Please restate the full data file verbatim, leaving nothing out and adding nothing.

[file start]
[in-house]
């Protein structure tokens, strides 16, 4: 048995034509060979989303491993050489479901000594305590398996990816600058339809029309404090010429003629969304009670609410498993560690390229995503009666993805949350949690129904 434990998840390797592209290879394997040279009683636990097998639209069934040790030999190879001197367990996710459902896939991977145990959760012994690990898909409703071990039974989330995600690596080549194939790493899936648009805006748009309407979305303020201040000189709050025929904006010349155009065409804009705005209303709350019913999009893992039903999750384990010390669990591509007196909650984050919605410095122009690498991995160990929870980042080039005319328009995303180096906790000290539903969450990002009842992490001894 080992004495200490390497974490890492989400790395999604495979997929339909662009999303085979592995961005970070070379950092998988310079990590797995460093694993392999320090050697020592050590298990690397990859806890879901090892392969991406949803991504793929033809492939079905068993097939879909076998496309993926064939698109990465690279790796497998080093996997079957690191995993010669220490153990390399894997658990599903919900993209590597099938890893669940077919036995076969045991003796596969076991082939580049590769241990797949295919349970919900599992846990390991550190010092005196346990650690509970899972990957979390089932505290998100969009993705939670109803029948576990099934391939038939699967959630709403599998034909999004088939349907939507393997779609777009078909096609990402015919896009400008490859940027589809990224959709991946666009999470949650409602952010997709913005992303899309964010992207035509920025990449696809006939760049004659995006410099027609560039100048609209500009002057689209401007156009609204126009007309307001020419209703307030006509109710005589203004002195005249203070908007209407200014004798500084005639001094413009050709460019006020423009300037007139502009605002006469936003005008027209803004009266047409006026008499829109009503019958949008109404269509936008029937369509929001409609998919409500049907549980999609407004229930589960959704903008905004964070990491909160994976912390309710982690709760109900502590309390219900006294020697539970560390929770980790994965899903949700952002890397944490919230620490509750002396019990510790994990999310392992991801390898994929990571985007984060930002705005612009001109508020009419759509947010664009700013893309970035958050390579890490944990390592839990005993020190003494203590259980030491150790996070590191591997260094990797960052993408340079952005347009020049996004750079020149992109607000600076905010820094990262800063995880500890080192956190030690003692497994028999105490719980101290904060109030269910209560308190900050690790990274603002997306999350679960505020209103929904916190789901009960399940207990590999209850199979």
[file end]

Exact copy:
[in-house]
């Protein structure tokens, strides 16, 4: 048995034509060979989303491993050489479901000594305590398996990816600058339809029309404090010429003629969304009670609410498993560690390229995503009666993805949350949690129904 434990998840390797592209290879394997040279009683636990097998639209069934040790030999190879001197367990996710459902896939991977145990959760012994690990898909409703071990039974989330995600690596080549194939790493899936648009805006748009309407979305303020201040000189709050025929904006010349155009065409804009705005209303709350019913999009893992039903999750384990010390669990591509007196909650984050919605410095122009690498991995160990929870980042080039005319328009995303180096906790000290539903969450990002009842992490001894 080992004495200490390497974490890492989400790395999604495979997929339909662009999303085979592995961005970070070379950092998988310079990590797995460093694993392999320090050697020592050590298990690397990859806890879901090892392969991406949803991504793929033809492939079905068993097939879909076998496309993926064939698109990465690279790796497998080093996997079957690191995993010669220490153990390399894997658990599903919900993209590597099938890893669940077919036995076969045991003796596969076991082939580049590769241990797949295919349970919900599992846990390991550190010092005196346990650690509970899972990957979390089932505290998100969009993705939670109803029948576990099934391939038939699967959630709403599998034909999004088939349907939507393997779609777009078909096609990402015919896009400008490859940027589809990224959709991946666009999470949650409602952010997709913005992303899309964010992207035509920025990449696809006939760049004659995006410099027609560039100048609209500009002057689209401007156009609204126009007309307001020419209703307030006509109710005589203004002195005249203070908007209407200014004798500084005639001094413009050709460019006020423009300037007139502009605002006469936003005008027209803004009266047409006026008499829109009503019958949008109404269509936008029937369509929001409609998919409500049907549980999609407004229930589960959704903008905004964070990491909160994976912390309710982690709760109900502590309390219900006294020697539970560390929770980790994965899903949700952002890397944490919230620490509750002396019990510790994990999310392992991801390898994929990571985007984060930002705005612009001109508020009419759509947010664009700013893309970035958050390579890490944990390592839990005993020190003494203590259980030491150790996070590191591997260094990797960052993408340079952005347009020049996004750079020149992109607000600076905010820094990262800063995880500890080192956190030690003692497994028999105490719980101290904060109030269910209560308190900050690790990274603002997306999350679960505020209103929904916190789901009960399940207990590999209850199979």